No need to spray for most cases of powdery mildew

  • Powdery mildew is a disease that causes a grayish, powdery film on leaves.

    Powdery mildew is a disease that causes a grayish, powdery film on leaves. Courtesy of Chicago Botanic Garden

 
By Tim Johnson
Chicago Botanic Garden
Posted9/12/2021 7:00 AM

Powdery mildew (a disease that causes a grayish, powdery film on leaves) is present now. Common plants that can get powdery mildew are lilacs, phlox, bee balm, zinnias and nannyberry viburnum.

This disease typically occurs in the late summer when the weather is warm and humid. Fungicides can help control powdery mildew if applied before the infection becomes severe. In most cases there is no need to apply any controls for powdery mildew at this time of year.

 

Other options include selecting more mildew-resistant varieties, or moving the infected plants to an area of the garden that has better air circulation.

• Many lawns are showing the effects of the recent run of hot, humid and dry weather. Lots of lawns infested with bent grass have sections of it that have completely died out, as this grass is very disease prone. Large dead areas could also indicate grub damage, so check just below the surface of the soil for the grubs.

If treating your lawn for grubs is necessary, be sure you use the right product that will kill grubs within 24 hours after being watered in.

• It's a good time of year to reseed areas of your lawn. Remove the dead grass, loosen up the soil and add some topsoil if the areas is low before spreading grass seed. The grass seed will need to be watered frequently enough (one to two times a day) to keep it moist for good germination in a couple of weeks.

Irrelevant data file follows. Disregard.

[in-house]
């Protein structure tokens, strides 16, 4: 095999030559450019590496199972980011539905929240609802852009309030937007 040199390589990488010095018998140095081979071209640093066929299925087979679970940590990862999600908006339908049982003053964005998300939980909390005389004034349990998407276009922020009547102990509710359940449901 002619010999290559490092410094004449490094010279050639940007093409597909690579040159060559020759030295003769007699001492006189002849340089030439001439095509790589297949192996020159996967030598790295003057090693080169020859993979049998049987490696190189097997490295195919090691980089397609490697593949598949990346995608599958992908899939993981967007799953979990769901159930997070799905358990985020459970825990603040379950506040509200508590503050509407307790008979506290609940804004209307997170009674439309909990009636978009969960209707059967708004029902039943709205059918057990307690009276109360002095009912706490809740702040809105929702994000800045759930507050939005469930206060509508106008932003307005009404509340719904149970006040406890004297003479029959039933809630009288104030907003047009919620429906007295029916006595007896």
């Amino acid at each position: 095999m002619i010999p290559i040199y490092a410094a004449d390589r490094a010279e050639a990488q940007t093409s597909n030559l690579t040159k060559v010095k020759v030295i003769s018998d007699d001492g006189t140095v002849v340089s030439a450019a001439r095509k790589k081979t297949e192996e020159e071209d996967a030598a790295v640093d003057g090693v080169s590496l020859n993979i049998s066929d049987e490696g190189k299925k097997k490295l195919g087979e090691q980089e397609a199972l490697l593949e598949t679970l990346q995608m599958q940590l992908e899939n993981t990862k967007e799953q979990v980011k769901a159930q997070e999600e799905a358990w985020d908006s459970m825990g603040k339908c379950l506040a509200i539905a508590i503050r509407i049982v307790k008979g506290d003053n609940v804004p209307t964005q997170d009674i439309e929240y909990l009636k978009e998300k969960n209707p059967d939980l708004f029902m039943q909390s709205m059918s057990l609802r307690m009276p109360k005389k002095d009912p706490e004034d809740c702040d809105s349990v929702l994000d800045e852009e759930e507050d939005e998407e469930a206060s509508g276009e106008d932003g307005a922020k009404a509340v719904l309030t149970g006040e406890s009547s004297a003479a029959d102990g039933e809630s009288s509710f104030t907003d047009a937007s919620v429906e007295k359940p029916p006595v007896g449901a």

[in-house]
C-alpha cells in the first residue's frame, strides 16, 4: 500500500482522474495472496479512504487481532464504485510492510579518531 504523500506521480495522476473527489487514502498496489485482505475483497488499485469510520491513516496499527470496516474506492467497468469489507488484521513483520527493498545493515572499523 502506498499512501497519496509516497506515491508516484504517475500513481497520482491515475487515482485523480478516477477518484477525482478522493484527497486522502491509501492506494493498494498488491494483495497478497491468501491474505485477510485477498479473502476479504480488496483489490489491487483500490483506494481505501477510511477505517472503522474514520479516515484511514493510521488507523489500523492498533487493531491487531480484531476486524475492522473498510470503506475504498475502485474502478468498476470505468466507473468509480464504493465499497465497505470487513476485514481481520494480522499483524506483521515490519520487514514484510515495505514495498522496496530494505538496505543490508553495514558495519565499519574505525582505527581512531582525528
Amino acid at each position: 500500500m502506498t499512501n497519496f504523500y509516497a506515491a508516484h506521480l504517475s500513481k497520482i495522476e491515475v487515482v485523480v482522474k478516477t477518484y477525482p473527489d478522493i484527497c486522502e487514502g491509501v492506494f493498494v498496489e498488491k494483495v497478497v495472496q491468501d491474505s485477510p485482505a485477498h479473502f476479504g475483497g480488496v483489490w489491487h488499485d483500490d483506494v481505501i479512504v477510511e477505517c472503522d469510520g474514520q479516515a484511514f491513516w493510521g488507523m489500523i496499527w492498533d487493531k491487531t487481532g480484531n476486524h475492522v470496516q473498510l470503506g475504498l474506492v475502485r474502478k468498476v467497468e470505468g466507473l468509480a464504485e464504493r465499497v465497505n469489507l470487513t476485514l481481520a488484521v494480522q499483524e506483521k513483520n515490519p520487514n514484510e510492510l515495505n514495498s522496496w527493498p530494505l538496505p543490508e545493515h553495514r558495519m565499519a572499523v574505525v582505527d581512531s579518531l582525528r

• It is time to order spring-flowering bulbs. Choose a site with well-drained soil. Any area in the garden that remains wet for long periods -- or has standing water for any length of time -- is unsuitable for bulbs. They prefer moisture in spring and fall and drought in summer. Most prefer full sun. When planted beneath a high branching tree, spring bulbs will often flower before the tree leafs out and will have only light shade to contend with.

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Leucojum aestivum, summer snowflake, does have some tolerance to moist conditions.

• Crabgrass may be evident in your lawn now, especially if it has been neglected. This annual weedy grass seeds readily in the fall. Keep it closely cut to prevent seed formation or pull it out by hand. There are herbicides that will control crabgrass at this time, but they will not be as effective after the crabgrass has set seed. Make note of bad areas in your lawn and apply a pre-emergent herbicide (one that prevents weed seeds from germinating) in early spring before lilacs flower.

• Tim Johnson is director of horticulture at Chicago Botanic Garden, chicagobotanic.org.

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